Bernard Nathanson, who performed or oversaw more than 60,000 abortions, only to undergo a change of conscience and become one of the most compelling national voices against the procedure, died Feb. 21 of cancer at his home in New York. He was 84.
An obstetrician-gynecologist, Dr. Nathanson helped found the National Association for the Repeal of Abortion Laws and once led the country's busiest abortion clinic.
He trained thousands of doctors to perform abortions and estimated that he personally ended 5,000 pregnancies. One of his patients in the 1960s, he later wrote, was his pregnant girlfriend.
But new technology, including ultrasound imagery and recordings of fetal brain and heart function, caused him to quit providing abortion services.
"For the first time, we could really see the human fetus, measure it, watch it, and indeed bond with it and love it," he wrote in his 1996 autobiography, "The Hand of God." "I began to do that."
He catapulted himself into the center of the roiling abortion debate of the mid-1980s with a 28-minute film called "The Silent Scream."
The movie uses ultrasound photography to show the real-time abortion of a 12-week-old fetus - grainy images that, according to Dr. Nathanson's narration, show a violent and frightening process.
"Once again, we see the child's mouth wide open in a silent scream," he says as the doctor inserts a suction tube. "For the first time, we are going to watch a child being torn apart, dismembered, disarticulated, crushed and destroyed by the unfeeling steel instruments of the abortionist."
The film - bolstered by the back story of Dr. Nathanson's high-profile about-face - became a sensation, widely distributed by antiabortion groups and screened at the White House by President Ronald Reagan, who urged members of Congress to see the movie and "move quickly to end the tragedy of abortion."
Abortion rights advocates criticized the film as inaccurate and emotionally manipulative but recognized its influence. In 1985, then-Planned Parenthood of America chairman Allan Rosenfield called the film "the most powerful thing the right-to-life movement has put out."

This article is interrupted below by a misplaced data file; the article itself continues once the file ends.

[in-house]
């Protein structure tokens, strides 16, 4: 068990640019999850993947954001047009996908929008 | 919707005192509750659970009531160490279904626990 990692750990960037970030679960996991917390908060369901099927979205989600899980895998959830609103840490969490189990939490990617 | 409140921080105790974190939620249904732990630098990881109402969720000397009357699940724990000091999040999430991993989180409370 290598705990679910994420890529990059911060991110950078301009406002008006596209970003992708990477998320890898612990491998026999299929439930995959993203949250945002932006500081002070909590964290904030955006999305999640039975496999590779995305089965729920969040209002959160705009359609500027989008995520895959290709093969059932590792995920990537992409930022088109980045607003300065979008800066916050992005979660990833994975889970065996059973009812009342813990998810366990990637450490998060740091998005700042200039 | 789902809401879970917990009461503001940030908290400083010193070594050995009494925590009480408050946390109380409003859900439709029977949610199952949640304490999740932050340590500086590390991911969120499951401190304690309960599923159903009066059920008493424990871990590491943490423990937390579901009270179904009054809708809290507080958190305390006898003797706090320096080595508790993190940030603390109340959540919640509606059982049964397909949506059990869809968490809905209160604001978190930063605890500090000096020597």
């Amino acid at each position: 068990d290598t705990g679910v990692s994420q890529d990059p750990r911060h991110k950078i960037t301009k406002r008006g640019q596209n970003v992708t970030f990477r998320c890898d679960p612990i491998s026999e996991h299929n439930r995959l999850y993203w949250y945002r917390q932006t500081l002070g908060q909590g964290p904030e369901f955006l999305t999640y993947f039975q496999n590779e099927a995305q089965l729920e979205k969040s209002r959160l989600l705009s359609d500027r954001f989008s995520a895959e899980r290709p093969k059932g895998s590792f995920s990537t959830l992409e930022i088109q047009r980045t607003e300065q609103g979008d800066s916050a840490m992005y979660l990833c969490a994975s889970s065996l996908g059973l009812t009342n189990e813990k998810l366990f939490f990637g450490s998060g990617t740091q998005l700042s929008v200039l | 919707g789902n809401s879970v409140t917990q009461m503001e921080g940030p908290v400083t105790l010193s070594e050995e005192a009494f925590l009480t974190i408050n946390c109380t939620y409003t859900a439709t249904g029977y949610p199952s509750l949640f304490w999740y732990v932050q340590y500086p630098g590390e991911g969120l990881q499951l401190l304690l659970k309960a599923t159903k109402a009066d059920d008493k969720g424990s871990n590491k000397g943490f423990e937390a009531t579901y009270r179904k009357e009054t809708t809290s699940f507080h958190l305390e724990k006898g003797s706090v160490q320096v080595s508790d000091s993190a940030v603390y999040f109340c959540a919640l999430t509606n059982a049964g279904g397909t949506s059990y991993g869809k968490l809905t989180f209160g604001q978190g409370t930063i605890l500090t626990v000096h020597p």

Dr. Nathanson produced a second film, "Eclipse of Reason," that explicitly portrayed late-term abortions.
In addition to his memoir, he wrote two other books, "Aborting America" (1979), with Richard Ostling, and "Abortion Papers: Inside the Abortion Mentality" (1983).
Bernard N. Nathanson was born to Jewish parents July 31, 1926, in New York. He graduated from McGill University medical school in Montreal and later served as a doctor with the U.S. Air Force.
His "introductory excursion into the satanic world of abortion," he later wrote, came in the 1940s, when he gave his pregnant girlfriend money for an illegal procedure. Two decades later, he performed an abortion on a different girlfriend.
"I swear to you that I had no feelings aside from the sense of accomplishment, the pride of expertise," he wrote.
He completed his residency at Woman's Hospital in New York, where his father had a long career as a teaching doctor. Dr. Nathanson later joined his father's private practice.
The Nathansons' father-son relationship soured when Dr. Nathanson married a non-Jewish woman, and the two parted ways professionally.
During the 1960s, before on-demand abortion became legal in New York, Dr. Nathanson provided abortions under regulatory loopholes that allowed for the procedure in the case of a woman's psychiatric or therapeutic need.
Having dealt firsthand with ill and injured victims of back-alley abortions, in 1969 he helped found the organization now known as NARAL Pro-Choice America. In the early 1970s, he led Manhattan's Center for Reproductive and Sexual Health, at the time the country's largest provider of abortions.
He left the clinic in 1972 and publicly announced his change of heart about abortion two years later, when he published an essay in the New England Journal of Medicine. But as obstetrical chief at New York's St. Luke's Hospital from 1972 to 1978, he continued to oversee and perform abortions he deemed medically necessary.
His antiabortion beliefs gradually hardened. By the late 1970s, he refused to perform the procedures and became an outspoken supporter of antiabortion laws.
In 1996, Dr. Nathanson - who had long described himself as a "Jewish atheist" - converted to Catholicism. He also received a degree in bioethics from Vanderbilt University.
His first three marriages ended in divorce. Survivors include his fourth wife, Christine Reisner-Nathanson of Manhattan; and a son from his third marriage, Joseph.
In his writings and speeches about abortion, Dr. Nathanson often referred to the guilt he felt about the work he had done before his convictions changed.
"I know every facet of abortion," he wrote. "I am one of those who helped usher in this barbaric age."